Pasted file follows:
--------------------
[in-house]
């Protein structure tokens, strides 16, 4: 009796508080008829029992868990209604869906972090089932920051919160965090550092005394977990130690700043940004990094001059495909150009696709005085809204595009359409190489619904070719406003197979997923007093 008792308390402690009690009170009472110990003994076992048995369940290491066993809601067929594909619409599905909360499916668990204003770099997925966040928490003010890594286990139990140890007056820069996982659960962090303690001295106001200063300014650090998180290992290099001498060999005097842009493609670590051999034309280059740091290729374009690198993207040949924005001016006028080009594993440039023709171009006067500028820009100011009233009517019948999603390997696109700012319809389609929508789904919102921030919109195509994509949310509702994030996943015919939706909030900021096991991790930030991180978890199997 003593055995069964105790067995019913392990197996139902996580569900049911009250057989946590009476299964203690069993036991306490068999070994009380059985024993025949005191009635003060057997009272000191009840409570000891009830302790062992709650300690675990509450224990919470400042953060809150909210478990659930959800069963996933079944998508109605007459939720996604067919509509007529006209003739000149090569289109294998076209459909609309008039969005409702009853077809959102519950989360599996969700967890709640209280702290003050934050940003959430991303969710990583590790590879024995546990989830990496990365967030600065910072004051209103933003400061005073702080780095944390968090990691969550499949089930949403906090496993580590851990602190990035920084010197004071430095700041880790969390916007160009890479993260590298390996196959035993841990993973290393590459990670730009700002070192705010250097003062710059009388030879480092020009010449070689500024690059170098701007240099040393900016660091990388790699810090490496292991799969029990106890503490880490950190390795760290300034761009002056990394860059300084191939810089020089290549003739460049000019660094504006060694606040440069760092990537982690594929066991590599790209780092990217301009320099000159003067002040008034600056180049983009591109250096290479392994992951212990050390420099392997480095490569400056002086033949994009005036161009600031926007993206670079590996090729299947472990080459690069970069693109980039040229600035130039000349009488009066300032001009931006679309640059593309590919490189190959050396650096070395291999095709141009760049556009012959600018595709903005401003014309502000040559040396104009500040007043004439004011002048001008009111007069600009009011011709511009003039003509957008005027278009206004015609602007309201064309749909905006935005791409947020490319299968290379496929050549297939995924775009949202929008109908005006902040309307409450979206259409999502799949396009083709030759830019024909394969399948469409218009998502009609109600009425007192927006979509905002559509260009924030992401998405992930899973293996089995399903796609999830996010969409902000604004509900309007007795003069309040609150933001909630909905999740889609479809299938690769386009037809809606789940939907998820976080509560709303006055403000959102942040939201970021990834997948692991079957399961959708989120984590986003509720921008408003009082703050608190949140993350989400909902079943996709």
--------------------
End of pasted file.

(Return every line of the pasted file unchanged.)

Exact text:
[in-house]
């Protein structure tokens, strides 16, 4: 009796508080008829029992868990209604869906972090089932920051919160965090550092005394977990130690700043940004990094001059495909150009696709005085809204595009359409190489619904070719406003197979997923007093 008792308390402690009690009170009472110990003994076992048995369940290491066993809601067929594909619409599905909360499916668990204003770099997925966040928490003010890594286990139990140890007056820069996982659960962090303690001295106001200063300014650090998180290992290099001498060999005097842009493609670590051999034309280059740091290729374009690198993207040949924005001016006028080009594993440039023709171009006067500028820009100011009233009517019948999603390997696109700012319809389609929508789904919102921030919109195509994509949310509702994030996943015919939706909030900021096991991790930030991180978890199997 003593055995069964105790067995019913392990197996139902996580569900049911009250057989946590009476299964203690069993036991306490068999070994009380059985024993025949005191009635003060057997009272000191009840409570000891009830302790062992709650300690675990509450224990919470400042953060809150909210478990659930959800069963996933079944998508109605007459939720996604067919509509007529006209003739000149090569289109294998076209459909609309008039969005409702009853077809959102519950989360599996969700967890709640209280702290003050934050940003959430991303969710990583590790590879024995546990989830990496990365967030600065910072004051209103933003400061005073702080780095944390968090990691969550499949089930949403906090496993580590851990602190990035920084010197004071430095700041880790969390916007160009890479993260590298390996196959035993841990993973290393590459990670730009700002070192705010250097003062710059009388030879480092020009010449070689500024690059170098701007240099040393900016660091990388790699810090490496292991799969029990106890503490880490950190390795760290300034761009002056990394860059300084191939810089020089290549003739460049000019660094504006060694606040440069760092990537982690594929066991590599790209780092990217301009320099000159003067002040008034600056180049983009591109250096290479392994992951212990050390420099392997480095490569400056002086033949994009005036161009600031926007993206670079590996090729299947472990080459690069970069693109980039040229600035130039000349009488009066300032001009931006679309640059593309590919490189190959050396650096070395291999095709141009760049556009012959600018595709903005401003014309502000040559040396104009500040007043004439004011002048001008009111007069600009009011011709511009003039003509957008005027278009206004015609602007309201064309749909905006935005791409947020490319299968290379496929050549297939995924775009949202929008109908005006902040309307409450979206259409999502799949396009083709030759830019024909394969399948469409218009998502009609109600009425007192927006979509905002559509260009924030992401998405992930899973293996089995399903796609999830996010969409902000604004509900309007007795003069309040609150933001909630909905999740889609479809299938690769386009037809809606789940939907998820976080509560709303006055403000959102942040939201970021990834997948692991079957399961959708989120984590986003509720921008408003009082703050608190949140993350989400909902079943996709």